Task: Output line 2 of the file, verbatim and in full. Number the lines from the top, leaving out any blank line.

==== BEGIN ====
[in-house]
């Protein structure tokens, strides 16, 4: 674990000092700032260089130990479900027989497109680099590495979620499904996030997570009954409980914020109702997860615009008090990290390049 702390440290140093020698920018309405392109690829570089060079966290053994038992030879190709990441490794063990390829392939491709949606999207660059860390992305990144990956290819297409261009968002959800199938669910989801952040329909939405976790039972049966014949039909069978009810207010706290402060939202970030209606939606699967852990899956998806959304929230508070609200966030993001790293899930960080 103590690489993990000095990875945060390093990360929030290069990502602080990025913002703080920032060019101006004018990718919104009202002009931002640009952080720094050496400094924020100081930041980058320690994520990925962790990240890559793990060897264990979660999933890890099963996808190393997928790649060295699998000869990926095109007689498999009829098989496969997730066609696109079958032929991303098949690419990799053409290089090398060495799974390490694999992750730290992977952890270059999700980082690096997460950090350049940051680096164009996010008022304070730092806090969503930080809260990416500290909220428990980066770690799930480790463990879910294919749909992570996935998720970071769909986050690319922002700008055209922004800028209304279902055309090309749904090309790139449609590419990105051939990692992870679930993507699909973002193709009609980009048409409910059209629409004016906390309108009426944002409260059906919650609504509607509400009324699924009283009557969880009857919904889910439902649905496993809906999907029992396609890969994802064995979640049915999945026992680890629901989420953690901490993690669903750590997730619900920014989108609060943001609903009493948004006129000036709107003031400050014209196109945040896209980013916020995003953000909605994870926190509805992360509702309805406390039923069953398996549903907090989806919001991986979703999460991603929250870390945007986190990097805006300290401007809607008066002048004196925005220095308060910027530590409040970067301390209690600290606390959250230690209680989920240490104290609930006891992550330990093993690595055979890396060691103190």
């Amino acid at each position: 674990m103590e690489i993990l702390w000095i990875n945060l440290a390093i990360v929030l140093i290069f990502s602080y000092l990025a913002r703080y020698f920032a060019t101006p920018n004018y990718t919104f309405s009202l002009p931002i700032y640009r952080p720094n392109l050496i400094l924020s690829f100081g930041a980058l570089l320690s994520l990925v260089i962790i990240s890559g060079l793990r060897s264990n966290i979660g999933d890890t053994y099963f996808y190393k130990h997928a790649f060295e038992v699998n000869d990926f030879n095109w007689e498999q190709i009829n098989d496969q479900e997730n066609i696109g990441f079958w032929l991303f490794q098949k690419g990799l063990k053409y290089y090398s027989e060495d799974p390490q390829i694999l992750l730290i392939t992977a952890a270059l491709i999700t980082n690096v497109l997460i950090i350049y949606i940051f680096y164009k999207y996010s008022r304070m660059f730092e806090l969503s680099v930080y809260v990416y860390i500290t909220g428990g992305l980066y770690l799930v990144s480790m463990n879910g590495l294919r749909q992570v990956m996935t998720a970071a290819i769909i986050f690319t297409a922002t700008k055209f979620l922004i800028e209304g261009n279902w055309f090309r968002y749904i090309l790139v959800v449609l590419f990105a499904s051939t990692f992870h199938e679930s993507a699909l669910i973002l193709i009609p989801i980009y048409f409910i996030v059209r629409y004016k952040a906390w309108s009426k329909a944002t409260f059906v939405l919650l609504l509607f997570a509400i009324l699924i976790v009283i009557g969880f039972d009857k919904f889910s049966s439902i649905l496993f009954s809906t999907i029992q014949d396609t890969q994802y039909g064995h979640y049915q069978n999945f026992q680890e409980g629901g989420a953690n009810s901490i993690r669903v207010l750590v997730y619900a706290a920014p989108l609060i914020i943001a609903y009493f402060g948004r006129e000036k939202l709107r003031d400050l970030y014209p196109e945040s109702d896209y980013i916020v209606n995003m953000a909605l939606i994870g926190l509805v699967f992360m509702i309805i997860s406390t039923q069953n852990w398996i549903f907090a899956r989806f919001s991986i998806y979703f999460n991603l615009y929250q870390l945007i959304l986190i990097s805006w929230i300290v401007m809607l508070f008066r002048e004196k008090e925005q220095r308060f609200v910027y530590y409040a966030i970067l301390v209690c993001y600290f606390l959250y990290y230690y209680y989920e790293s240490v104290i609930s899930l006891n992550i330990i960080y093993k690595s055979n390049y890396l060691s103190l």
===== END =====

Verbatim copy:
């Protein structure tokens, strides 16, 4: 674990000092700032260089130990479900027989497109680099590495979620499904996030997570009954409980914020109702997860615009008090990290390049 702390440290140093020698920018309405392109690829570089060079966290053994038992030879190709990441490794063990390829392939491709949606999207660059860390992305990144990956290819297409261009968002959800199938669910989801952040329909939405976790039972049966014949039909069978009810207010706290402060939202970030209606939606699967852990899956998806959304929230508070609200966030993001790293899930960080 103590690489993990000095990875945060390093990360929030290069990502602080990025913002703080920032060019101006004018990718919104009202002009931002640009952080720094050496400094924020100081930041980058320690994520990925962790990240890559793990060897264990979660999933890890099963996808190393997928790649060295699998000869990926095109007689498999009829098989496969997730066609696109079958032929991303098949690419990799053409290089090398060495799974390490694999992750730290992977952890270059999700980082690096997460950090350049940051680096164009996010008022304070730092806090969503930080809260990416500290909220428990980066770690799930480790463990879910294919749909992570996935998720970071769909986050690319922002700008055209922004800028209304279902055309090309749904090309790139449609590419990105051939990692992870679930993507699909973002193709009609980009048409409910059209629409004016906390309108009426944002409260059906919650609504509607509400009324699924009283009557969880009857919904889910439902649905496993809906999907029992396609890969994802064995979640049915999945026992680890629901989420953690901490993690669903750590997730619900920014989108609060943001609903009493948004006129000036709107003031400050014209196109945040896209980013916020995003953000909605994870926190509805992360509702309805406390039923069953398996549903907090989806919001991986979703999460991603929250870390945007986190990097805006300290401007809607008066002048004196925005220095308060910027530590409040970067301390209690600290606390959250230690209680989920240490104290609930006891992550330990093993690595055979890396060691103190």